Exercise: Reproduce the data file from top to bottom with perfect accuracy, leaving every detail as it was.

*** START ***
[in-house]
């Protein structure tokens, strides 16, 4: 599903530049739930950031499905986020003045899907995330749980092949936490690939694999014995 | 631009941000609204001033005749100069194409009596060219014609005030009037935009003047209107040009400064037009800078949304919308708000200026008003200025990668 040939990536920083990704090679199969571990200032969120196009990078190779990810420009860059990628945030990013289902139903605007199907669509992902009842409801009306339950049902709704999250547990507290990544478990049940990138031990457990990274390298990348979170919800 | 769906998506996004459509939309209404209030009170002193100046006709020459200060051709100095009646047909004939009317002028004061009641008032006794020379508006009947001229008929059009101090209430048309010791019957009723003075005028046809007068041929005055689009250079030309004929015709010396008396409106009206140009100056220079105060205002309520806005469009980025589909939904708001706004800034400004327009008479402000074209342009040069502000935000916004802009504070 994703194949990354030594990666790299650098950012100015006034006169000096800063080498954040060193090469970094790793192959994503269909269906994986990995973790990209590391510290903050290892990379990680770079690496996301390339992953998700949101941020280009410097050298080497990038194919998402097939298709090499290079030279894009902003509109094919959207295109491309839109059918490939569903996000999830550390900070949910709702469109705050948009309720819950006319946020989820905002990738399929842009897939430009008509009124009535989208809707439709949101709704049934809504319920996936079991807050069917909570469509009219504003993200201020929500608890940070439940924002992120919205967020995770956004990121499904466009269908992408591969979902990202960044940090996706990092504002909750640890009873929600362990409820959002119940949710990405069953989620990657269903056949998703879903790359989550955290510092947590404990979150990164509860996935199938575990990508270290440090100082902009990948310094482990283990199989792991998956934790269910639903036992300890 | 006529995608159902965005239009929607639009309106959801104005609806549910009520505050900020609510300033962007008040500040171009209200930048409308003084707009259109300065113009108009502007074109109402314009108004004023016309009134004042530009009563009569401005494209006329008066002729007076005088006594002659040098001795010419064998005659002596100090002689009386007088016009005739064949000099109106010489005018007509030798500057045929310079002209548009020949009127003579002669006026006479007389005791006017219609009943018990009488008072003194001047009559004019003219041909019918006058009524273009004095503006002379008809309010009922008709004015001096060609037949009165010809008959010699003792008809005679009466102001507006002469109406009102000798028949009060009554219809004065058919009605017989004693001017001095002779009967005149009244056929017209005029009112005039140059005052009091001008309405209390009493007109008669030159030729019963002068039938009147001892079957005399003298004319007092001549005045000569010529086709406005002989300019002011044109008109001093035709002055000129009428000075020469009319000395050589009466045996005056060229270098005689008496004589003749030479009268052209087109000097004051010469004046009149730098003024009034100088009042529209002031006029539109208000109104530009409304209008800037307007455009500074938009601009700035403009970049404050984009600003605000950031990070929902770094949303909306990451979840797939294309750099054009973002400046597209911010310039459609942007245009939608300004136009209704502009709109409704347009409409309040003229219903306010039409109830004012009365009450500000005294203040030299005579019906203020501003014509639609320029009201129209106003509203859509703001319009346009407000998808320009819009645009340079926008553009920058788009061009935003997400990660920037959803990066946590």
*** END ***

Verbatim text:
[in-house]
């Protein structure tokens, strides 16, 4: 599903530049739930950031499905986020003045899907995330749980092949936490690939694999014995 | 631009941000609204001033005749100069194409009596060219014609005030009037935009003047209107040009400064037009800078949304919308708000200026008003200025990668 040939990536920083990704090679199969571990200032969120196009990078190779990810420009860059990628945030990013289902139903605007199907669509992902009842409801009306339950049902709704999250547990507290990544478990049940990138031990457990990274390298990348979170919800 | 769906998506996004459509939309209404209030009170002193100046006709020459200060051709100095009646047909004939009317002028004061009641008032006794020379508006009947001229008929059009101090209430048309010791019957009723003075005028046809007068041929005055689009250079030309004929015709010396008396409106009206140009100056220079105060205002309520806005469009980025589909939904708001706004800034400004327009008479402000074209342009040069502000935000916004802009504070 994703194949990354030594990666790299650098950012100015006034006169000096800063080498954040060193090469970094790793192959994503269909269906994986990995973790990209590391510290903050290892990379990680770079690496996301390339992953998700949101941020280009410097050298080497990038194919998402097939298709090499290079030279894009902003509109094919959207295109491309839109059918490939569903996000999830550390900070949910709702469109705050948009309720819950006319946020989820905002990738399929842009897939430009008509009124009535989208809707439709949101709704049934809504319920996936079991807050069917909570469509009219504003993200201020929500608890940070439940924002992120919205967020995770956004990121499904466009269908992408591969979902990202960044940090996706990092504002909750640890009873929600362990409820959002119940949710990405069953989620990657269903056949998703879903790359989550955290510092947590404990979150990164509860996935199938575990990508270290440090100082902009990948310094482990283990199989792991998956934790269910639903036992300890 | 006529995608159902965005239009929607639009309106959801104005609806549910009520505050900020609510300033962007008040500040171009209200930048409308003084707009259109300065113009108009502007074109109402314009108004004023016309009134004042530009009563009569401005494209006329008066002729007076005088006594002659040098001795010419064998005659002596100090002689009386007088016009005739064949000099109106010489005018007509030798500057045929310079002209548009020949009127003579002669006026006479007389005791006017219609009943018990009488008072003194001047009559004019003219041909019918006058009524273009004095503006002379008809309010009922008709004015001096060609037949009165010809008959010699003792008809005679009466102001507006002469109406009102000798028949009060009554219809004065058919009605017989004693001017001095002779009967005149009244056929017209005029009112005039140059005052009091001008309405209390009493007109008669030159030729019963002068039938009147001892079957005399003298004319007092001549005045000569010529086709406005002989300019002011044109008109001093035709002055000129009428000075020469009319000395050589009466045996005056060229270098005689008496004589003749030479009268052209087109000097004051010469004046009149730098003024009034100088009042529209002031006029539109208000109104530009409304209008800037307007455009500074938009601009700035403009970049404050984009600003605000950031990070929902770094949303909306990451979840797939294309750099054009973002400046597209911010310039459609942007245009939608300004136009209704502009709109409704347009409409309040003229219903306010039409109830004012009365009450500000005294203040030299005579019906203020501003014509639609320029009201129209106003509203859509703001319009346009407000998808320009819009645009340079926008553009920058788009061009935003997400990660920037959803990066946590």